Most large cities boast Chinatowns, enclaves of Chinese culture, trade and cuisine. Although none of them were necessarily planned or used according to a template, they all shared a fascinating story and rewarded interesting travelers with their rugged architecture, bonfire festivals and good food.
Each of these eight Chinatowns – a testament to the cosmopolitan spirit of their founding cultures – is a worthy place to relax. But give your visit an Epicurean dimension, and you will appreciate the wisdom of the revered Chinese saying, “for a ruler, people are heaven; for people, food is heaven.”
In a city obsessed with food, Singapore’s Chinatown is stormy, smoky. Even though the past of opium dens and triads has been cited, you can still understand the layers of history and modern life that exist here as you wander the shaft of low-rise buildings that hide time-worn temples erected against street-lit urban art and lively bars and restaurants that combine fashion disadvantages with traditional architecture.
Immerse yourself in its fascinating history at the Chinatown Heritage Center before heading to Chinatown, where you will find Hong Kong soy sauce with chicken rice and noodles, a hawk stall so good that it has earned a Michelin star. Mr. Chan Hong Meng’s owner serves bronze chicken with soy sauce and crispy sweet pork to a number of kebab lovers who begin to form long before the shutter is rolled up.
San Francisco, USA
San Francisco is home to the largest, oldest, and most shallow Chinatown in the United States. The California Gold Rush of 1848 drew hundreds of thousands to a once tiny Pacific settlement, including Chinese gatekeepers who flowed through the seas to submerge the legendary Golden Mountain.
In the grid of streets behind the famous Dragon Gate (donated by Taiwan in 1970) you will find crowded alleys filled with dumplings, clinker bricks that survived the devastating fire of 1906, and large cultural reserves such as the Museum of the Chinese Historical Society.
Melbourne owes its deep-rooted Chinatown a wealth of land, with the first Chinese immigrants arriving in the young city after the discovery of gold in 1850. Thus, Melbourne’s Chinatown is one of the oldest in the southern hemisphere and is enriched by the city’s cultural diversity; with Indonesian, Korean, Malaysian, Thai and other Southeast Asian canteens now flooding the area.
Of course, connections with the homeland remain vital, and they can be seen through the glass windows of the Hu Tong dumpling bar, where experienced ex-chefs do their magic. It is impossible to walk past Xiao Long Bao without stopping for a snack; gnaw on top of one of these silky bags of steamed pork, suck out the juice and imagine yourself in the alleys of Old Shanghai.
The Binondo area of Manila is recognized as the oldest Chinatown in the world, and the pedigree goes beyond the official establishment of the Spanish colonists in 1594. It is also one of the largest in the world – a turbulent center of business, culture and, of course, food. Mostly descendants of southern Hokkien, its Filipino-Chinese people love seafood, mushrooms and dishes seasoned with restraint, where fresh ingredients allow themselves to speak for themselves.
The Quik snack on Carvajal Street (also known as Amah Pilar, or Grandma Pilar) is a great place to see how Hokkien’s brackets have been given Filipino and even Spanish accents. Try ku-tsai-ah (Chinese empanadas) or misua guisado (fried vermicelli, fried with pork, vegetables or fish).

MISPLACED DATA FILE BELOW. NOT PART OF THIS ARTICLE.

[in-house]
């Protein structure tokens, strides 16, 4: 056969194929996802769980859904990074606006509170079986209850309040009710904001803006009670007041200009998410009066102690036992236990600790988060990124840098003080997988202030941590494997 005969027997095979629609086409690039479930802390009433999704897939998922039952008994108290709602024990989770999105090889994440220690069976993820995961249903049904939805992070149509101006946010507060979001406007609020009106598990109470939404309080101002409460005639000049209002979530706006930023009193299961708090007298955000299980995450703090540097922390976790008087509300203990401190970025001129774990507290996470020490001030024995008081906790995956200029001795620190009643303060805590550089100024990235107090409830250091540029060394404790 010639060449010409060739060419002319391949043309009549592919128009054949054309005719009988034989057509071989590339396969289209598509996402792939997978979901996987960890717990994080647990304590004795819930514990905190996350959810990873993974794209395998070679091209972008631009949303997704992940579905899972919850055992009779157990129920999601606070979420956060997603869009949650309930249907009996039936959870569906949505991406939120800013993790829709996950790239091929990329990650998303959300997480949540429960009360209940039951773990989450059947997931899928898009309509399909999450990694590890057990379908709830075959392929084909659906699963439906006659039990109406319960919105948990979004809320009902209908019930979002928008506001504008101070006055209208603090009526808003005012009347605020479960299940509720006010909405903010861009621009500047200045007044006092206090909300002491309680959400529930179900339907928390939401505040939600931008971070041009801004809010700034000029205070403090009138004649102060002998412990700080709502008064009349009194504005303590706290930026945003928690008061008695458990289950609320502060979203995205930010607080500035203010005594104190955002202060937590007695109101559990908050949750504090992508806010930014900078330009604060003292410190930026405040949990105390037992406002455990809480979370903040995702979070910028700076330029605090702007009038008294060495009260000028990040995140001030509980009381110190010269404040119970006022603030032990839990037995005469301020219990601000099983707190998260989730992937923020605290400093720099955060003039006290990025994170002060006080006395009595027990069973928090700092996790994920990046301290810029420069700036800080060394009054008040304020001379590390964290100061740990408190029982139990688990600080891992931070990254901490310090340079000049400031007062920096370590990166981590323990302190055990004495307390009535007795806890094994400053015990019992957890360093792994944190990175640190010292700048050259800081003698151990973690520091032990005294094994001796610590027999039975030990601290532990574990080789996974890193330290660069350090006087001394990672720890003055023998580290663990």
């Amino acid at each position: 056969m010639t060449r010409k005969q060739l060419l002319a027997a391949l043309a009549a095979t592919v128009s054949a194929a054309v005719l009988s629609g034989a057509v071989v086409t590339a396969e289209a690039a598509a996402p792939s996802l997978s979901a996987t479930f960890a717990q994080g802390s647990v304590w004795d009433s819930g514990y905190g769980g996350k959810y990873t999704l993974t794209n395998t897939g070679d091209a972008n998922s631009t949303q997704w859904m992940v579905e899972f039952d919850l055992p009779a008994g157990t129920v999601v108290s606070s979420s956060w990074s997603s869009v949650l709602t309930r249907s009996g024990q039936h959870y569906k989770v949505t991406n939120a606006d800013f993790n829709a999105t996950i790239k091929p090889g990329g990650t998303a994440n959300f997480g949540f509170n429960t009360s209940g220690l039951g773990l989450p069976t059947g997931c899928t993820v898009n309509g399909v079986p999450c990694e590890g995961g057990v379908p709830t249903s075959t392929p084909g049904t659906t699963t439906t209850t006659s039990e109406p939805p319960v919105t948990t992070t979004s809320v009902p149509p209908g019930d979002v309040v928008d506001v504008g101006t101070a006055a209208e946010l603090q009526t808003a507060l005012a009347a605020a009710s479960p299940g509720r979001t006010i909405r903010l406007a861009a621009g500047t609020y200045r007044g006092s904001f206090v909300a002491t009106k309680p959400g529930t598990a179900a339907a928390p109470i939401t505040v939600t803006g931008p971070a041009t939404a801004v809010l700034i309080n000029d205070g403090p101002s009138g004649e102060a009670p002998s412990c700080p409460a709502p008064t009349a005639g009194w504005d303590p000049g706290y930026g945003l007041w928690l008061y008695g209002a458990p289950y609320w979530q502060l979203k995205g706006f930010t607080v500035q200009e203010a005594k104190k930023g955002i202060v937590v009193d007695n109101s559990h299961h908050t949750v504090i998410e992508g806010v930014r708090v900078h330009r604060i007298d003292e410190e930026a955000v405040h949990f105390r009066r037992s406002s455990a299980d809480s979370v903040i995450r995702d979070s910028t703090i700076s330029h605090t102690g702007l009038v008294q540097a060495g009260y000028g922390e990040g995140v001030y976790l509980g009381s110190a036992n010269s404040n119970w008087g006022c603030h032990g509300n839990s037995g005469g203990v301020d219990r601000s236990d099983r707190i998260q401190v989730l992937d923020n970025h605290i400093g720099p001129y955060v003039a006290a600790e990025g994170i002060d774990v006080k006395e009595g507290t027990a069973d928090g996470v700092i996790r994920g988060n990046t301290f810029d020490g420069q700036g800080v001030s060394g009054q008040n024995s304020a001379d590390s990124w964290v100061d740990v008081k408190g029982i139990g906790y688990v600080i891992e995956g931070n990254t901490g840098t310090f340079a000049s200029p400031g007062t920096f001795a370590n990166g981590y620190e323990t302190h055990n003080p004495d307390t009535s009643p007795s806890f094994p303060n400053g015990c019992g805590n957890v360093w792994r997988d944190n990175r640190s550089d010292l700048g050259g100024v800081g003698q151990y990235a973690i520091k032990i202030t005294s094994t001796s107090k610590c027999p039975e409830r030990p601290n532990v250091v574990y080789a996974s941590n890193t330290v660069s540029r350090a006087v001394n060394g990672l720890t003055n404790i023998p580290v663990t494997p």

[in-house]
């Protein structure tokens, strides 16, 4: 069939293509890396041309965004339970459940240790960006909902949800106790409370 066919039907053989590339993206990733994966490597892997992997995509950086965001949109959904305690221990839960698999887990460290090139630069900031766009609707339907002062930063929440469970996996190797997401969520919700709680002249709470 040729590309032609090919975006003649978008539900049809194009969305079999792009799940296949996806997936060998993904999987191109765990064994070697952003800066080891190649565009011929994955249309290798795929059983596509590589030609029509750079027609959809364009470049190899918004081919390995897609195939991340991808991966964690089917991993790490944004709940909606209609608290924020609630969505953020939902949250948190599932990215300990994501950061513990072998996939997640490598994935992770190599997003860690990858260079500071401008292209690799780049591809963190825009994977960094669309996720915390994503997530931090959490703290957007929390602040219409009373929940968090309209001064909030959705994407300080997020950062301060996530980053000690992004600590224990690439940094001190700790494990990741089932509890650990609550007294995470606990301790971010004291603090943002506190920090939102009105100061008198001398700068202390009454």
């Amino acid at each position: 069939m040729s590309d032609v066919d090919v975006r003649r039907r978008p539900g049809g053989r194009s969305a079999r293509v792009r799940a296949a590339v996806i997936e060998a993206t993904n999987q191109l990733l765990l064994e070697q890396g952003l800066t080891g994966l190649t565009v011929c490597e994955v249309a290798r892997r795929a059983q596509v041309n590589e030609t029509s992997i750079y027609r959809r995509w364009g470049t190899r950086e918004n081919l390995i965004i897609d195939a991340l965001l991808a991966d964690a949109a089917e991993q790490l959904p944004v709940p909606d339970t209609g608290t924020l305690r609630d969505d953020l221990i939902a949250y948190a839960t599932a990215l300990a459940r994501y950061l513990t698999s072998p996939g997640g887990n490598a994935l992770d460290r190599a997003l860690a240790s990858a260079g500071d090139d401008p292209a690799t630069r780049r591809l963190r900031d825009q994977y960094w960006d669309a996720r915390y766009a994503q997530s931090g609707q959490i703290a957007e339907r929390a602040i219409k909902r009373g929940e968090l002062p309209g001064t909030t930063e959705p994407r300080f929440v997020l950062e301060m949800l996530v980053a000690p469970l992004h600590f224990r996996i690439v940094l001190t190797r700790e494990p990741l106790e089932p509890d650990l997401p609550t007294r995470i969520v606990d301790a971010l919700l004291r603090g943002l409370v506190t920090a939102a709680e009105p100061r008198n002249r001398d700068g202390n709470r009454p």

The historic heart of Peru’s 1.5 million ethnic Chinese diaspora, the largest in Latin America, is Barry Chino in Lima. Its numerous chiefs (Chinese restaurants) are crowded with the descendants of some 100,000 Cantonese immigrants who came to the country to take over the mining and sugar plantations that remained vacant when slavery was abolished in 1854.
Chifa classics include Peruvian Chinese dishes such as lomo saltado (beef roast) and pollo tipikai (sweet and sour chicken). Important portions like the 16-page menu, Wa Lok is one of Barrio Chino’s best chefs; try pap-son, minced pigeons in the style of tacos in a salad, requested by Inca Cola with the taste of lemon-verbena.
Although the oldest and largest Parisian district of Chinoi, in the southeast of the 13th arrondissement, dates back to the 1920s, a large number of Vietnamese, Cambodian and Laotian descendants date back to France’s broader colonial ties with Indochina as early as the 1800s.
La Chine Masséna Restaurant serves fine chichou from eastern Guangdong. Easy to season, guided by the freshness and taste of its ingredients, this style of Chinese cuisine is natural for French taste and does not require too much adaptation to local tastes. Try turbot, a pearly white flatfish native to the Mediterranean and the North Atlantic, steamed with ginger and green onions.
There are several Chinese enclaves in Toronto, but it is at the junction of Spadina Avenue and Dundas Street that you will find the largest, oldest and liveliest. Definitely worth looking for Mother’s dumplings, a small redoubt of food bliss from Shenyang in northeast China.
Chef Zhen’s mother, from whom she learned the weakened art of dough stretching, comes from this boiled heart. Try lamb shui-mai – wrinkled dumplings in the shape of a flower, minced mutton, which reflects their Mongolian origins, as well as the affection of Canadian predators.
Yokohama Chinatown gathers more than 600 Chinese shops and restaurants in a small area marked by 10 beautifully decorated gates and centered around the impressive Kantei Bai Temple, dedicated to the god of business.
The deep roots of the community are demonstrated by the Manchinrō Honten Palace, a Cantonese-style restaurant that serves southern Chinese dishes, expertly adapted to local tastes, since 1892. Simple fried dishes, such as scallops with leeks or beef with asparagus, shine with purity. and freshness, which is appreciated by Japanese food lovers.